That year, Arizona Sen. John McCain won most of the votes cast at the polls on Election Day in the key states of North Carolina, Florida, Iowa and Colorado – The Globe reports – but his margin of victory was erased by votes for Obama that were cast early.

As a result, McCain won no electoral votes in those four critical states.

This year, the GOP is working vigorously to get out the early vote, even as the party has tried to restrict it in some areas, most notably in Ohio, where Obama could benefit, The Globe reports.

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In fact, Republicans are adopting some of the tactics that Democrats used in key states in 2008: mining troves of data to identify possible supporters and then helping them vote early, offering guidance on registering to vote and mailing absentee ballots; posting reminders of deadlines, and offering rides to early balloting locations.

Besides Ohio, North Carolina, Florida, Iowa and Colorado, other key battleground states this election year include Nevada, Wisconsin, Michigan, New Hampshire, Pennsylvania and Virginia.

No president has won with White House without taking Ohio.

“I’m a believer in crushing your opponent on the ground: door to door, neighborhood to neighborhood and absentee ballot programs,” RNC Chairman Reince Priebus told Newsmax in an exclusive interview last month. “The Democrats have nothing on us when it comes to the ground operation. Their ground game doesn’t stack up to us at all.

“The only way to win this election is on the ground, so our money — the vast majority of RNC money that is stockpiled — is for the ground game, to make sure we hit our goals and exceed our goals in communities and neighborhood across America,” Priebus added. “We have the technology and the personnel up and down to get this done – and that’s what my focus is on.

“The airwaves are going to be saturated. It all will come down to door-to-door and the ground game.”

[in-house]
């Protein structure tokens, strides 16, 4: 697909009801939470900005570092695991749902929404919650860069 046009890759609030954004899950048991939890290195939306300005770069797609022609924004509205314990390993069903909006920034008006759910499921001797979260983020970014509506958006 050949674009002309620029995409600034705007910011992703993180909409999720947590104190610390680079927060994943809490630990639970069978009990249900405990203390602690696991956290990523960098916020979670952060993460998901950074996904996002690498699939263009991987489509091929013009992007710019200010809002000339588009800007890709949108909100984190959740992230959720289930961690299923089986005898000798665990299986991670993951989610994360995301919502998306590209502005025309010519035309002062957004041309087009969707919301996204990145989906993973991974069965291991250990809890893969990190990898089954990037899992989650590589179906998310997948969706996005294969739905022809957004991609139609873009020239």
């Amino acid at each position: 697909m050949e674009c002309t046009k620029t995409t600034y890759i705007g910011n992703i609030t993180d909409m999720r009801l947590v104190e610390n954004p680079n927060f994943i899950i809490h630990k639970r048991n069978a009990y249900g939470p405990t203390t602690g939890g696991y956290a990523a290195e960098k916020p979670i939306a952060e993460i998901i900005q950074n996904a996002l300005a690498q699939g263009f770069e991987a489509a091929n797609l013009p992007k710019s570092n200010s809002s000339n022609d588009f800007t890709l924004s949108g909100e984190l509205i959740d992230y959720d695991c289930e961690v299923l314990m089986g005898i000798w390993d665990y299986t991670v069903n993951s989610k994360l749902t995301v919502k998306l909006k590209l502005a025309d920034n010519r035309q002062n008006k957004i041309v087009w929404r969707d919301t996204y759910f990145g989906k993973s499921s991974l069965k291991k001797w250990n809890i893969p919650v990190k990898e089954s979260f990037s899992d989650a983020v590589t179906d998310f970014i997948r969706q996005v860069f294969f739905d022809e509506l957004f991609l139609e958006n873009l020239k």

It’s a strategy the GOP can’t afford to not undertake this year.

“The Republicans ignored it to their detriment four years ago, and the Romney campaign can’t afford to ignore it,” George Mason’s McDonald told The Globe.

Historically, absentee-ballot voters have voted Republican – and generally are more likely to be white, older and conservative.

But as early voting was expanded in 2008, the Obama campaign worked vigorously to reach out to sporadic voters in low-income neighborhoods, minority enclaves, and college campuses — seeking to get them to the polls early, The Globe reports.

“If you can get them to the polls early, that’s a guaranteed vote,” John Hudak, a fellow in governance studies at the Brookings Institution, told The Globe.

“If they wait until Election Day,” he said, “their vote is still up in the air.”

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Here is a breakdown so far of absentee voting or early in-person voting in the key battleground states and how it compares with the total votes cast in 2008, according to the United States Election Project. Not all states have reported to the project.

Early ballots will not be counted until Election Day:
  • Colorado, with 9 electoral college votes: 325,810, or 13.5 percent of the more than the 2.4 million votes cast in 2008.
  • Florida, with 29 electoral votes: 1,052,098, or 12.4 percent of the 8,453,743 total votes cast in 2008.
  • Iowa, 6 votes: 399,858, or nearly 30 percent of the 1,5 million total votes cast in 2008.
  • Nevada, six votes: 264,654, or nearly 33 percent of the more than 970,000 votes cast in 2008.
  • North Carolina, 15 votes: 991,788, or nearly 23 percent of the 4.3 million votes cast in 2008.
  • Ohio, 18 electoral votes: 812,227, or 14.1 percent of the 5.7 million total votes cast in 2008.
  • Virginia, 13 votes: 195,049, or 5.2 percent of the more than 3.7 million votes cast in 2008.